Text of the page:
Day 18. National Blog Posting Month.
I woke up today to cold feet. They were mine and they were cold. Our furnace is ancient and doesn’t warm the top floor of our house very well. It really should be replaced but until it actually stops working, I’m not getting a new one. So yeah it was cold this morning. Like, -17°C cold.
Everyone on my FB feed had something to say about the cold and none of it very good.
Come on, people! Are we gonna start the bitching and complaining already? Three months ago, people were bitching about the heat wave. We live in Canada. We have seasons. The temperature changes. Deal with it.
I want to turn off my FB feed completely. I am just so done with the constant complaining. And the irony is not lost on me that I’m doing the same thing here. Complaining about the complainers.
So it’s cold. Suck it up, buttercup. It’s November. In Canada. It’s cold.
This has been bugging me for a while now.
In my exam room, there’s a good 4-5 feet distance between where I sit and where the patient sits. I think it’s a comfortable distance for a conversation. It gives both the patient and myself adequate space. Often patients are bringing in their work bags, suitcases, briefcases, sometimes their groceries even! I’m okay with all of that because there is plenty of room. But there are a few patients who insist on pulling up their chair right to my desk. I mean, we are now sitting face to face with a small desk between us. If I crossed my legs, my foot would hit the patient’s shin. During these encounters I just want to yell out, “Personal space, people!!!! Personal space!!”
Would you get right up and personal with your doctor? It’s a professional encounter – I am not their best friend, but sometimes, I suppose I am their confidante, so I can see how getting close to me physically might be comforting to some. But it really, really, really bothers me when certain patients do it. Are they trying to see what I write in their chart? Are they thinking that the closer they get to me, the more I’ll believe their story? Frankly, it’s kind of creepy. And of course, it’s always the patient that rubs me the wrong way to begin with – the patient who comes in monthly for the pain pills, or the one that has fibromyalgia and needs constant hand-holding and reassurance that he doesn’t have some rare degenerative neuromuscular disorder that three neurologists haven’t been able to diagnose.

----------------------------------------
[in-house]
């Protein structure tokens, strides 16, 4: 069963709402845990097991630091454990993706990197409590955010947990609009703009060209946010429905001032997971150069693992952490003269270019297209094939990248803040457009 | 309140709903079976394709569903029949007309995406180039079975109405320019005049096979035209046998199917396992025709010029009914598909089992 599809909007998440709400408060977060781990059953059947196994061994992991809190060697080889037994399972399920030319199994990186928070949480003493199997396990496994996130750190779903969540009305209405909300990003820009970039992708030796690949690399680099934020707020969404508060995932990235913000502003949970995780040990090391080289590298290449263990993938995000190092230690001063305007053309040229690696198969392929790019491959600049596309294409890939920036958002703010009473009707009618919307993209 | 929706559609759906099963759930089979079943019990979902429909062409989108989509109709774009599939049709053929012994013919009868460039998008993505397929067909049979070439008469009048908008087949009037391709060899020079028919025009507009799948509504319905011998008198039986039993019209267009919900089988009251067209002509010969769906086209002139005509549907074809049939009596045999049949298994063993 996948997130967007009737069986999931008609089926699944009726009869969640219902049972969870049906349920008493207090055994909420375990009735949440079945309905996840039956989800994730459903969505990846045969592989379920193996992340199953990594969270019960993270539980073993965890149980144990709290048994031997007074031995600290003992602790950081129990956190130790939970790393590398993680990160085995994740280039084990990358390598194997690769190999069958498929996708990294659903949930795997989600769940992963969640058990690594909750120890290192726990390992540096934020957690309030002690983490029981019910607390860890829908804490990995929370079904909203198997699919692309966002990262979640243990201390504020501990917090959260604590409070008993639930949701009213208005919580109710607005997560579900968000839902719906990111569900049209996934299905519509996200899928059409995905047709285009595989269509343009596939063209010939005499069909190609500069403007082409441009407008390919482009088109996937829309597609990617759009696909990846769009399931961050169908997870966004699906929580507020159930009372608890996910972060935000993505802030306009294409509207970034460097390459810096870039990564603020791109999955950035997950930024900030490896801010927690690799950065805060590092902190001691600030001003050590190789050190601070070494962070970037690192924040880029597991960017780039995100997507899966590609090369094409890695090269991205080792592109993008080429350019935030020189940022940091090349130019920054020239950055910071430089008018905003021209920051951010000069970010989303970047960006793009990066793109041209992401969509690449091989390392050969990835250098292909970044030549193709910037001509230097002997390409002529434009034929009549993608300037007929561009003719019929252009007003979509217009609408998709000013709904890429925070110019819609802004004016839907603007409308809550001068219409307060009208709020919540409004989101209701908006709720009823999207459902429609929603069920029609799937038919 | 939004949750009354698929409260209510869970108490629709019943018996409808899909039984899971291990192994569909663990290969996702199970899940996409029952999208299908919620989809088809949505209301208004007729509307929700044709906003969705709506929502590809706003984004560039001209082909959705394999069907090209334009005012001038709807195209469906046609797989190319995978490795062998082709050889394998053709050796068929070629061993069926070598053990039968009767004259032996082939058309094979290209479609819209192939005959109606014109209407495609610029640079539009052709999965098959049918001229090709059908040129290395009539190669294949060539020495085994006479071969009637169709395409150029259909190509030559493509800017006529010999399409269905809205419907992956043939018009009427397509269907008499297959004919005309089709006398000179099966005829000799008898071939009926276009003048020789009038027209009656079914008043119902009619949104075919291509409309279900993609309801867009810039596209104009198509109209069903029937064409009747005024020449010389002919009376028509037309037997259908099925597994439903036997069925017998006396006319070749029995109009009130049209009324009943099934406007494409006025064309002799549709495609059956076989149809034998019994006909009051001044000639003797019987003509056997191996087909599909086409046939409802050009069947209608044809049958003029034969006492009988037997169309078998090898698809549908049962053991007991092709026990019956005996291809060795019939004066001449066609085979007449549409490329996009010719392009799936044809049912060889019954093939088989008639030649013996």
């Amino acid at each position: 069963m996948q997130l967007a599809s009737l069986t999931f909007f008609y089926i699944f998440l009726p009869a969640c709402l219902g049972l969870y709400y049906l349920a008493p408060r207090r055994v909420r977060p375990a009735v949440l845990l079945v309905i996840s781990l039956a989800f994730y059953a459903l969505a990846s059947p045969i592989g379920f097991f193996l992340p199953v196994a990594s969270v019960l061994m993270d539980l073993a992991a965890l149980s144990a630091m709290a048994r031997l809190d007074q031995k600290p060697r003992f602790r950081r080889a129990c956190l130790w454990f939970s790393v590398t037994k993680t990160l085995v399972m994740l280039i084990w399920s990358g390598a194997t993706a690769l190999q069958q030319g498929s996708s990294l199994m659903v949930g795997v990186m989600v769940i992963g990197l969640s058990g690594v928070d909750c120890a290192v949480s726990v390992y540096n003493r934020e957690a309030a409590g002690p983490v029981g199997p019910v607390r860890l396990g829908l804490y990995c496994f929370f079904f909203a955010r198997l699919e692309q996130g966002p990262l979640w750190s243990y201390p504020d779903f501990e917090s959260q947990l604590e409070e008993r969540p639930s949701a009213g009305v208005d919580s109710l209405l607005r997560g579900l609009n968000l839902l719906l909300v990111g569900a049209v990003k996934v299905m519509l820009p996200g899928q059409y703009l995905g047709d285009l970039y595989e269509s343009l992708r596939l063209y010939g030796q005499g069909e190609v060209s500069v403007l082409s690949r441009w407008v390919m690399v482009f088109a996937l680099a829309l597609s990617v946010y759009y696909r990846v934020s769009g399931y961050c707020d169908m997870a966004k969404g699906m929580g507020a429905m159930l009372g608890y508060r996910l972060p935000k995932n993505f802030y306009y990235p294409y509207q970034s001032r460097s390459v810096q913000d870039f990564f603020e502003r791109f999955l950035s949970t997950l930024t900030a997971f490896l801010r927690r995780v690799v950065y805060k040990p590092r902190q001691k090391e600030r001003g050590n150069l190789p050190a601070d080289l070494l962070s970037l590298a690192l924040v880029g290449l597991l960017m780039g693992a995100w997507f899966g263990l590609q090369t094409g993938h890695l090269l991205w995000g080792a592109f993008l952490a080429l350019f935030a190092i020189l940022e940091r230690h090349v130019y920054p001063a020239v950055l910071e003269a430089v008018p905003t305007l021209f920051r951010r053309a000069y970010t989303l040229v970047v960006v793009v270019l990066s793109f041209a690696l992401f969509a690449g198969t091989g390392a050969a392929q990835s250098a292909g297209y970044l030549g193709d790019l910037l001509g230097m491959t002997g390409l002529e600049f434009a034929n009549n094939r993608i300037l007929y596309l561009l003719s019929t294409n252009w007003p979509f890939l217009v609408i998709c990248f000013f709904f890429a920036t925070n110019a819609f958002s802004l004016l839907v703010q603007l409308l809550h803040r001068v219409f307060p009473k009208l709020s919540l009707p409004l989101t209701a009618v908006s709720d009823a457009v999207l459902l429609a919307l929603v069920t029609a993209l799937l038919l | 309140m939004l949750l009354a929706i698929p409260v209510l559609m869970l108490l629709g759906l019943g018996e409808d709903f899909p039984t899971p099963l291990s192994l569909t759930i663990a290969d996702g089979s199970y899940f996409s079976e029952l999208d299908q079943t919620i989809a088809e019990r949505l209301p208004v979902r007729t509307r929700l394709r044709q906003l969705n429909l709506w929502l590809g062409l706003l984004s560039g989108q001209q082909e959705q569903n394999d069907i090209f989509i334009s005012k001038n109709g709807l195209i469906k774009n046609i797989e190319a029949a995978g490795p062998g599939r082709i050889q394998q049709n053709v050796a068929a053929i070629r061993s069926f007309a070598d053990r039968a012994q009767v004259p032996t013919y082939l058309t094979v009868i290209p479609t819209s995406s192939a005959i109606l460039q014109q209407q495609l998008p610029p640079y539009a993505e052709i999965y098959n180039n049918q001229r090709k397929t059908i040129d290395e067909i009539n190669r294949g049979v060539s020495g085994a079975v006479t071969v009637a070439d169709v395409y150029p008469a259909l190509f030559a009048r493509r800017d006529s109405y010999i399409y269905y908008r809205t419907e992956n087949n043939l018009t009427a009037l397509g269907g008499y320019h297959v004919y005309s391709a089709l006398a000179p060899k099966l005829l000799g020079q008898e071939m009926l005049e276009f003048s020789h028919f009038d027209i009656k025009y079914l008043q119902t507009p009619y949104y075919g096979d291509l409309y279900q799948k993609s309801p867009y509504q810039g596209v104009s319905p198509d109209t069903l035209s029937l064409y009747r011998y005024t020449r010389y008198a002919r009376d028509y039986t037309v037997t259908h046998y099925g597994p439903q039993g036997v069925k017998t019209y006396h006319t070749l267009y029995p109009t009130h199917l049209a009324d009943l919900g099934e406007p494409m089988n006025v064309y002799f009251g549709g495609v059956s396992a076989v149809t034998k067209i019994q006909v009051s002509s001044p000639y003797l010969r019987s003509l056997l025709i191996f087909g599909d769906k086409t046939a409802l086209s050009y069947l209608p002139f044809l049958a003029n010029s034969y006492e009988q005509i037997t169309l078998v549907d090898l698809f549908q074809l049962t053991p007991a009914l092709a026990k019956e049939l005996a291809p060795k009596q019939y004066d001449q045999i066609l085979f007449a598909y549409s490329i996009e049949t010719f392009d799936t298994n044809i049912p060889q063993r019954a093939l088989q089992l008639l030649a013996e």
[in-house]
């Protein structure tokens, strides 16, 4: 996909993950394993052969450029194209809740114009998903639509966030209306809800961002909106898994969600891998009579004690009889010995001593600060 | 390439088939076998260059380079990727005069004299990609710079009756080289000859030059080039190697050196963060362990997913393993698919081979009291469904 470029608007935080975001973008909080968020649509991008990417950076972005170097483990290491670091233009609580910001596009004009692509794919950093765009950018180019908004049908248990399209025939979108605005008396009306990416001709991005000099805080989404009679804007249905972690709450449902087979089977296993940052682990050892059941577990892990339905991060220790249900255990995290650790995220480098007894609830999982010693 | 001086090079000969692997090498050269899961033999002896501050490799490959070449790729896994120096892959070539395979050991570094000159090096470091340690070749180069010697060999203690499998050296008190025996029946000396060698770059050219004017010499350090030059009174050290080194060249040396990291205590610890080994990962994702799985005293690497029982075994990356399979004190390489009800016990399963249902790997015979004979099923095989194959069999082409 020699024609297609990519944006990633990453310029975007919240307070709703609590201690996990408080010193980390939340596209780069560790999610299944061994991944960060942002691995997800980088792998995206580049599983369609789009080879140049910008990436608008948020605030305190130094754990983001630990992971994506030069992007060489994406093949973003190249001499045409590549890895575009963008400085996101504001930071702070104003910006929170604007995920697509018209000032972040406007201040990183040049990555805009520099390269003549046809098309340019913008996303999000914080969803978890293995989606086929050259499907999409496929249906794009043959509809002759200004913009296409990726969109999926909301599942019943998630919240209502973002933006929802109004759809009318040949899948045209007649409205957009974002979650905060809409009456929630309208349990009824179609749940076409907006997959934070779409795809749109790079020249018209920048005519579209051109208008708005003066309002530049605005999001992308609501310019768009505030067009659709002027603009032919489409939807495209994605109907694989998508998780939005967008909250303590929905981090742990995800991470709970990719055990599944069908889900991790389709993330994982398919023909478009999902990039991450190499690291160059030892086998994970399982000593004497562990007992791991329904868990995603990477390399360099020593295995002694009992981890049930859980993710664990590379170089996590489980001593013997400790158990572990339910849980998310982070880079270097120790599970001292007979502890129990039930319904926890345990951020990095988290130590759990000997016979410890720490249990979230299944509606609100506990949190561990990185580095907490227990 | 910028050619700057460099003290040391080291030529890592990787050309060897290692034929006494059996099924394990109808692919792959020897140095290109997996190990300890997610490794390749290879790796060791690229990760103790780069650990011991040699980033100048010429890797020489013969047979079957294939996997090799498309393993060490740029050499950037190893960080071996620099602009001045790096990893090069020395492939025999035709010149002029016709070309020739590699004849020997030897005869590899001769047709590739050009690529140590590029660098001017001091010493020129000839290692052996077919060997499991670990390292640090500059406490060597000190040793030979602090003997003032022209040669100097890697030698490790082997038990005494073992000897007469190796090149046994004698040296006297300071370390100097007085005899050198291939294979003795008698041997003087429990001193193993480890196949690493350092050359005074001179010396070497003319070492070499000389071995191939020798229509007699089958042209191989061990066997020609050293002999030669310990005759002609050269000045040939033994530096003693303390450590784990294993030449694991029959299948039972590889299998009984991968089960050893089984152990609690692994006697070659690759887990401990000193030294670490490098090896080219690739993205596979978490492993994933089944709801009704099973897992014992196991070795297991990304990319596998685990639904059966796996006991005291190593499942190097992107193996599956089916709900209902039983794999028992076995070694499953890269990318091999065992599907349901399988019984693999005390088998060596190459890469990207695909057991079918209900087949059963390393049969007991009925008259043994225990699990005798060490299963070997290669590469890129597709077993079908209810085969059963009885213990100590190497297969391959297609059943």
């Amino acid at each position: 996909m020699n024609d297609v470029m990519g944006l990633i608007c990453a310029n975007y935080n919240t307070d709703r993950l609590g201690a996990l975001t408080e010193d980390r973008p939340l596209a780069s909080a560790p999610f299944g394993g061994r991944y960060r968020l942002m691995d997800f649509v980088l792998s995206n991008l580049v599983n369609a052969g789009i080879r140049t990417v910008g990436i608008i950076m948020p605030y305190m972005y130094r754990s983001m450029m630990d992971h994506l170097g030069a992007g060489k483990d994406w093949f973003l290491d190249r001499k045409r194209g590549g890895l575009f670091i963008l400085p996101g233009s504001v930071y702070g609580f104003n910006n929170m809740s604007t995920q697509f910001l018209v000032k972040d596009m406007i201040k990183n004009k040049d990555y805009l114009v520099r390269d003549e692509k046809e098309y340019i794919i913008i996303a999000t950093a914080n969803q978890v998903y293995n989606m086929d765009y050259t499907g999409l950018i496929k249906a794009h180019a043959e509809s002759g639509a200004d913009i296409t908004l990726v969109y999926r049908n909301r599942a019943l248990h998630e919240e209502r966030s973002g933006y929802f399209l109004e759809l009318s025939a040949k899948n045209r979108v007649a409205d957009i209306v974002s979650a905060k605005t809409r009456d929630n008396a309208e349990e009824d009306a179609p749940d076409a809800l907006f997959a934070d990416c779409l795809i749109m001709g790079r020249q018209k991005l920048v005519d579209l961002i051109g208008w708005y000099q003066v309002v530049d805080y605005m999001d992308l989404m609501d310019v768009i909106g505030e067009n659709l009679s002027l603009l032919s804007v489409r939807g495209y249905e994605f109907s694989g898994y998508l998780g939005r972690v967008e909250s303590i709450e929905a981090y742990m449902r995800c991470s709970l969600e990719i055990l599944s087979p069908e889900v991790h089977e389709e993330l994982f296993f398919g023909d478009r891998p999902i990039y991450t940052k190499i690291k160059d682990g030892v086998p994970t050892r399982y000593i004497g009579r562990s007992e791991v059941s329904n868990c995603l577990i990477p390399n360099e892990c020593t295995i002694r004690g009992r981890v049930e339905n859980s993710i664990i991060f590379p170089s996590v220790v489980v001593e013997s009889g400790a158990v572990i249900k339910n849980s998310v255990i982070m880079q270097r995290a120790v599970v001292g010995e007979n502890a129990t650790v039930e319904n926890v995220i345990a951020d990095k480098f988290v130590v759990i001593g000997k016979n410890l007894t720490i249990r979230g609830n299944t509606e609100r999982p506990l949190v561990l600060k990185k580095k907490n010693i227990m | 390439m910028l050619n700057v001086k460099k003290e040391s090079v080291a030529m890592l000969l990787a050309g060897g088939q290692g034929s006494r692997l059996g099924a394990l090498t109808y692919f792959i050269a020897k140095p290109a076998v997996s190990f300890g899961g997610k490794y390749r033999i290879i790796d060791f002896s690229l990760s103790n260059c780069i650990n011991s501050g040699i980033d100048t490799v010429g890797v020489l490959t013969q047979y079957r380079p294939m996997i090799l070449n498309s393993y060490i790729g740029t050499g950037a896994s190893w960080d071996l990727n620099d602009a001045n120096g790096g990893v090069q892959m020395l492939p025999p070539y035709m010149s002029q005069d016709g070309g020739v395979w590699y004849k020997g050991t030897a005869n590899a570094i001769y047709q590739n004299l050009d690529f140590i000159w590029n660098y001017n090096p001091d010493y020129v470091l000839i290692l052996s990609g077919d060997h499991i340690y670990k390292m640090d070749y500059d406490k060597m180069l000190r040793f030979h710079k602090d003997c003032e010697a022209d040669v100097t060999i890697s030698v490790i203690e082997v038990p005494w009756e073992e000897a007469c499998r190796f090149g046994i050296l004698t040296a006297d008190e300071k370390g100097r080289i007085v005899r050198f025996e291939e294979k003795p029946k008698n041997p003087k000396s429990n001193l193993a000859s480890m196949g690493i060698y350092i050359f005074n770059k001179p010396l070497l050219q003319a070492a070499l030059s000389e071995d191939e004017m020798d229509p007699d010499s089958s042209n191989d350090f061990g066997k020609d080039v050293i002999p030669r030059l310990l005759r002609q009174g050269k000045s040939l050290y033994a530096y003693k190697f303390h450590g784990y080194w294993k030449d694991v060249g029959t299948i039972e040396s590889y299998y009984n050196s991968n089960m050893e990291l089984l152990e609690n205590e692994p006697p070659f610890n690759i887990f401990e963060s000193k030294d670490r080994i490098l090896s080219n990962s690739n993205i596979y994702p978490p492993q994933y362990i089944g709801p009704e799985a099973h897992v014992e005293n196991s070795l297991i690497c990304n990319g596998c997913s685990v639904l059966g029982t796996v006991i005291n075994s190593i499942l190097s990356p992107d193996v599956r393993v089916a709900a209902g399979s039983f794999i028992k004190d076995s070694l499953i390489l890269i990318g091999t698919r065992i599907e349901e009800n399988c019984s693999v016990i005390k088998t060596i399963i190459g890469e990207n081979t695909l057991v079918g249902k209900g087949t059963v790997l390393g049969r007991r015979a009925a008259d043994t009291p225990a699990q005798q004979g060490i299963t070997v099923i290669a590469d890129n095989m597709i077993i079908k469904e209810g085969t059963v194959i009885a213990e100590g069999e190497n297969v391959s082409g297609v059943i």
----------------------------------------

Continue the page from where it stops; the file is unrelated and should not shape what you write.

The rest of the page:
I need to figure out a way to politely ask these patients to move away from my desk. I suppose I could use the “patient confidentiality” angle, as I do use electronic record and when I am going from screen to screen, the appointment schedule is visible.
Pet Peeves – an irritating experience caused by others in which you cannot control.
There are very few things that annoy me as a physician, so for your reading pleasure ….
- “I had some antibiotics left over, so I just took them for the cold I had last week, but they didn’t work, so that’s why I’m here.”
- “I went to the walk-in clinic (yesterday) and the doctor said I had a virus but I didn’t believe him, so I’m here to see you today, because you know, you’re my family doctor and I trust you.”
- “I made this appointment for myself, but could you look in my son’s ear … oh, and his foot? … and … [looking at her son, “Is there anything else that was bothering you?].”
- Cell phone rings in the middle of an appointment, “Excuse me for a minute, Doctor, I have to take this.” REALLY??
- Body odor.
- Patient calls to find out if I’m running late (I am not!) and then arrives a 1/2 hour late for his appointment.
These all just happened today.
I kid you not.